When IVF Couples Regret Conceiving Twins

They have a right to be disappointed—and afraid of the huge life change ahead of them

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When a Colorado couple underwent in vitro fertilization late last year in the hopes of conceiving a sister for their preschooler son, they were shocked when the wife became pregnant with twin boys. But instead of stifling their apprehensions, they went public with his-and-her rants on the parenting website Babble. Under the pseudonym Albert Garland, the husband wrote, “To say we’re excited would be an exaggeration. More truthfully, we’re pissed. And terrified, and angry, and guilty, and regretful … As horrible as this might sound, we found ourselves wishing these twins away … This time around, we’re counting down — not like expected parents but like cancer patients with only months to live.”

“In my mind I had done nothing less than ruin our family,” the wife added. “The twins are coming fast, and I don’t feel a sense of joy … the new me is expecting the worst.”

Predictably, their Babble bitching sessions sparked an uproar, with readers contributing nearly 1,000 comments — many calling their views “disgusting” and “heartless” and writing that “they don’t deserve those babies.” There was the sense that these parents were inexcusably naive about IVF, a process that they should have known results in twins 20% to 30% of the time, and that the world of infertility was one in which any pregnancy, especially an IVF one, should be considered a blessing.

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But the couple’s flair for the dramatic notwithstanding, their posts aren’t outrageous. They’re refreshing. This husband and wife had the courage to voice the true fears and worries that many parents think about but don’t feel welcome to express, much less post publicly for the world to see. They have a right to be disappointed, and perhaps the more they come to terms with that, the better they can get mentally prepared for the huge life change ahead of them.

In fact, once we learn a little more about the “Garlands,” their reactions seem wholly rational. The family lives in a one-bedroom apartment. After the birth of their son three years ago, the couple suffered through the baby’s horrendous colic (and ongoing sleep and behavior problems) and the mother’s postpartum depression. Then came a difficult twin pregnancy. “I can’t care for my son the way I used to: I can’t get on the floor, I can’t bend over, I can’t pick him up, I can’t run after him. The low iron and gestational diabetes only add to the fatigue … Now my husband is doing everything and running himself into the ground,” she writes. Did I mention that they live in a one-bedroom apartment?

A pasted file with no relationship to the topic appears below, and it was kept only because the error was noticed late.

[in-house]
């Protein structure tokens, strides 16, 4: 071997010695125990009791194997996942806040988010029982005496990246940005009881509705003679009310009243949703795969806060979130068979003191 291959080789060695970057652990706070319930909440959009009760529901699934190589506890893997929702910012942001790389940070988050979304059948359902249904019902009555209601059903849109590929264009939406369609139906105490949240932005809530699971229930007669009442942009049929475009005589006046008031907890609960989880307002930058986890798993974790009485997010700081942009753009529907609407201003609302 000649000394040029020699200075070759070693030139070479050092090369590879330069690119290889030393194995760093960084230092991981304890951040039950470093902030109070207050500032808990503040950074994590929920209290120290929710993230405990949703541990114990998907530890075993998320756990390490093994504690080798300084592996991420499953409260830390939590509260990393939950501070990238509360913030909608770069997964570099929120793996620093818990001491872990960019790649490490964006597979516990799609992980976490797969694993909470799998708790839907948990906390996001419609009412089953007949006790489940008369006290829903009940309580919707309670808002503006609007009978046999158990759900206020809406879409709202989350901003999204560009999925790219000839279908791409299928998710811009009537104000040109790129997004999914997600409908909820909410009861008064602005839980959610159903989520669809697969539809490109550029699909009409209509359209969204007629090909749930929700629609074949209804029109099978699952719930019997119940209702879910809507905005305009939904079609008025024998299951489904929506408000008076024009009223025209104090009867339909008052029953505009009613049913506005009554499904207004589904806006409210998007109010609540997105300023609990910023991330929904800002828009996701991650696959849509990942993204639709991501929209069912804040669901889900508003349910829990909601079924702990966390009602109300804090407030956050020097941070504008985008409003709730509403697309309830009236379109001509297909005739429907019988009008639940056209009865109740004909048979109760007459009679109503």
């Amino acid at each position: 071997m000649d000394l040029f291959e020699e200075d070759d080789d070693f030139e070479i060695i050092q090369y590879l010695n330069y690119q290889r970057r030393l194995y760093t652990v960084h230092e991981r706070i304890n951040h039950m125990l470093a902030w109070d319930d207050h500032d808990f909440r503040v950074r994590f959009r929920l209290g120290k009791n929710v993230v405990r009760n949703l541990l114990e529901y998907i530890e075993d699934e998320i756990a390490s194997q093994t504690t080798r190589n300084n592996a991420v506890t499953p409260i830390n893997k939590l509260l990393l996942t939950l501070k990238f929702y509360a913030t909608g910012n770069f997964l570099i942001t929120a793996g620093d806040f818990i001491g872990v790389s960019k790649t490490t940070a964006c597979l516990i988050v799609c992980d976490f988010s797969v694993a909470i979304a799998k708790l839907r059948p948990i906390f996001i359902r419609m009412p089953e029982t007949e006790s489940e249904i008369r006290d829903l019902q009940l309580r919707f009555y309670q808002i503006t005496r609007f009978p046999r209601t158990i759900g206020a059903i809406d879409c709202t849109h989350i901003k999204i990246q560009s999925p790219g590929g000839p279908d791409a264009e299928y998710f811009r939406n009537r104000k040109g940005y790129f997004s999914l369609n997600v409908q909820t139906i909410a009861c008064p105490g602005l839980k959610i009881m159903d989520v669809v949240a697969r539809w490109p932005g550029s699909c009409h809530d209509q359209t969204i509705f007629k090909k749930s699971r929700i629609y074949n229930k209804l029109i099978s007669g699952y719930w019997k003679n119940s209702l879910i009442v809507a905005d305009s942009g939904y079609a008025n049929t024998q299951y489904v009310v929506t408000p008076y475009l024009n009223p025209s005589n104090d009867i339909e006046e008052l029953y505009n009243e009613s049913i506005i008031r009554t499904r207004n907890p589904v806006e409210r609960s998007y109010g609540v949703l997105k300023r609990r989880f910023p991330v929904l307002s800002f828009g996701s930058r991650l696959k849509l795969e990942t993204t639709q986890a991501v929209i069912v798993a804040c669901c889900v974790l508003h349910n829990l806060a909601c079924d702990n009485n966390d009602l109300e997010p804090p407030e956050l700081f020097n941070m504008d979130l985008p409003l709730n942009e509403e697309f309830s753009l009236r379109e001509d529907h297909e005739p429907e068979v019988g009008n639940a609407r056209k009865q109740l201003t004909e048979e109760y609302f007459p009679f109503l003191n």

Mr. and Mrs. Garland are legitimately concerned about how their minds, health and marriage will survive more upheaval. “My wife and I know better than to think that life with three children is going to be perfect … Our fear is not the new parent fear of the unknown. It’s the smart, informed fear of the known,” the father writes. He’s right to be nervous. Raising newborn twins is hard. Raising three boys under 5 is hard. Thankfully, amid all the online condemnation, some readers offered commiseration and tips to survive the shock.

The Garland twins are probably already here. (The father wrote his piece in April, when the boys were four months along, and the mother wrote hers in June, seven months into the pregnancy. Their posts enjoyed a new round of publicity this week.) So we don’t know the rest of the story. But we should congratulate their parents for their brutal honesty. They’ve opened the door for other parents-to-be, especially those who used IVF who could benefit from talking about their feelings, even the uglier ones. By being so bluntly realistic about it from the get-go, they’ll probably be more prepared than other couples who uncritically coo about their “bundles of joy” and then feel blindsided by the challenges they never saw coming.

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